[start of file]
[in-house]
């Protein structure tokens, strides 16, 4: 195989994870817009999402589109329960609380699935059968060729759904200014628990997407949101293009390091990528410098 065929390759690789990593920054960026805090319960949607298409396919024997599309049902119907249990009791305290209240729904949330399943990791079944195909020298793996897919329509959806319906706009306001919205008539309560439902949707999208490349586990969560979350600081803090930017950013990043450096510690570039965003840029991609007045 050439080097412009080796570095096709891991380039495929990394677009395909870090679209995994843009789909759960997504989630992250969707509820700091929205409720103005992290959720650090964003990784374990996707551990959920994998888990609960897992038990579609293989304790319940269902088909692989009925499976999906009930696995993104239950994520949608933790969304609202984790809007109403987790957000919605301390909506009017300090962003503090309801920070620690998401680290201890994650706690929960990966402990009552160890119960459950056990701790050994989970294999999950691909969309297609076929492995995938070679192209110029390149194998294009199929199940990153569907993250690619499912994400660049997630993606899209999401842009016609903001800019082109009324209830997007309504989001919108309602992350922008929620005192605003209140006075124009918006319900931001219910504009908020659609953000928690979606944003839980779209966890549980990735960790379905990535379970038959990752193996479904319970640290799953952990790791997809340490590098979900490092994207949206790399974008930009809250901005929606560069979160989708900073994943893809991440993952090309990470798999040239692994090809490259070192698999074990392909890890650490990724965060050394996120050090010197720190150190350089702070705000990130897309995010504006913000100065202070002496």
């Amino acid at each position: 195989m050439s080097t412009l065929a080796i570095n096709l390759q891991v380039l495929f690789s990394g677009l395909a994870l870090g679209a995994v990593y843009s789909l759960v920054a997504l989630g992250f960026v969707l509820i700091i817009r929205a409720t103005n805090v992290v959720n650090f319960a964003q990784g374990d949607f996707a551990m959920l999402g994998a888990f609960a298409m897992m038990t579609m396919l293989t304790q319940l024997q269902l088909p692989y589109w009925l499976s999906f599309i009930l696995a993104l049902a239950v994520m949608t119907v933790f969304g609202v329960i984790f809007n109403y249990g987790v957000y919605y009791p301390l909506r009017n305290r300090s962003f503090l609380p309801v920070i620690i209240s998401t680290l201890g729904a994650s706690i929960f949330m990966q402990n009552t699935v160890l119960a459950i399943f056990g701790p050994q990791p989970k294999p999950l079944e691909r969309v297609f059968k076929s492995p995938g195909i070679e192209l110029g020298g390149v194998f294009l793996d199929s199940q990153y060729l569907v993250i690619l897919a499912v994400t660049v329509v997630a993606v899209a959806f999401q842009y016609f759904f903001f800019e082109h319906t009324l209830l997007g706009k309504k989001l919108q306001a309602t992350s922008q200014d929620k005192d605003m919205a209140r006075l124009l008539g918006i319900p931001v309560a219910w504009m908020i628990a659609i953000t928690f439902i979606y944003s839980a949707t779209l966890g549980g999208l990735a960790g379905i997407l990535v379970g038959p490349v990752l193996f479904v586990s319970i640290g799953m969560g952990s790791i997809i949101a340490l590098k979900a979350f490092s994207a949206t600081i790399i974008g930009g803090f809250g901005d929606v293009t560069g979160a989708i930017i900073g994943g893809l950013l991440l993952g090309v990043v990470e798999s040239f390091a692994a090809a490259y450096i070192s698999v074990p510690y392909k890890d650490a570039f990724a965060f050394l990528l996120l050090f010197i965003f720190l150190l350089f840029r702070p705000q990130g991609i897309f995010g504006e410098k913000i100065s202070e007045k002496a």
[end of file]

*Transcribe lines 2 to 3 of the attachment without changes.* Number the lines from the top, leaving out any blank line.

């Protein structure tokens, strides 16, 4: 195989994870817009999402589109329960609380699935059968060729759904200014628990997407949101293009390091990528410098 065929390759690789990593920054960026805090319960949607298409396919024997599309049902119907249990009791305290209240729904949330399943990791079944195909020298793996897919329509959806319906706009306001919205008539309560439902949707999208490349586990969560979350600081803090930017950013990043450096510690570039965003840029991609007045 050439080097412009080796570095096709891991380039495929990394677009395909870090679209995994843009789909759960997504989630992250969707509820700091929205409720103005992290959720650090964003990784374990996707551990959920994998888990609960897992038990579609293989304790319940269902088909692989009925499976999906009930696995993104239950994520949608933790969304609202984790809007109403987790957000919605301390909506009017300090962003503090309801920070620690998401680290201890994650706690929960990966402990009552160890119960459950056990701790050994989970294999999950691909969309297609076929492995995938070679192209110029390149194998294009199929199940990153569907993250690619499912994400660049997630993606899209999401842009016609903001800019082109009324209830997007309504989001919108309602992350922008929620005192605003209140006075124009918006319900931001219910504009908020659609953000928690979606944003839980779209966890549980990735960790379905990535379970038959990752193996479904319970640290799953952990790791997809340490590098979900490092994207949206790399974008930009809250901005929606560069979160989708900073994943893809991440993952090309990470798999040239692994090809490259070192698999074990392909890890650490990724965060050394996120050090010197720190150190350089702070705000990130897309995010504006913000100065202070002496």
């Amino acid at each position: 195989m050439s080097t412009l065929a080796i570095n096709l390759q891991v380039l495929f690789s990394g677009l395909a994870l870090g679209a995994v990593y843009s789909l759960v920054a997504l989630g992250f960026v969707l509820i700091i817009r929205a409720t103005n805090v992290v959720n650090f319960a964003q990784g374990d949607f996707a551990m959920l999402g994998a888990f609960a298409m897992m038990t579609m396919l293989t304790q319940l024997q269902l088909p692989y589109w009925l499976s999906f599309i009930l696995a993104l049902a239950v994520m949608t119907v933790f969304g609202v329960i984790f809007n109403y249990g987790v957000y919605y009791p301390l909506r009017n305290r300090s962003f503090l609380p309801v920070i620690i209240s998401t680290l201890g729904a994650s706690i929960f949330m990966q402990n009552t699935v160890l119960a459950i399943f056990g701790p050994q990791p989970k294999p999950l079944e691909r969309v297609f059968k076929s492995p995938g195909i070679e192209l110029g020298g390149v194998f294009l793996d199929s199940q990153y060729l569907v993250i690619l897919a499912v994400t660049v329509v997630a993606v899209a959806f999401q842009y016609f759904f903001f800019e082109h319906t009324l209830l997007g706009k309504k989001l919108q306001a309602t992350s922008q200014d929620k005192d605003m919205a209140r006075l124009l008539g918006i319900p931001v309560a219910w504009m908020i628990a659609i953000t928690f439902i979606y944003s839980a949707t779209l966890g549980g999208l990735a960790g379905i997407l990535v379970g038959p490349v990752l193996f479904v586990s319970i640290g799953m969560g952990s790791i997809i949101a340490l590098k979900a979350f490092s994207a949206t600081i790399i974008g930009g803090f809250g901005d929606v293009t560069g979160a989708i930017i900073g994943g893809l950013l991440l993952g090309v990043v990470e798999s040239f390091a692994a090809a490259y450096i070192s698999v074990p510690y392909k890890d650490a570039f990724a965060f050394l990528l996120l050090f010197i965003f720190l150190l350089f840029r702070p705000q990130g991609i897309f995010g504006e410098k913000i100065s202070e007045k002496a």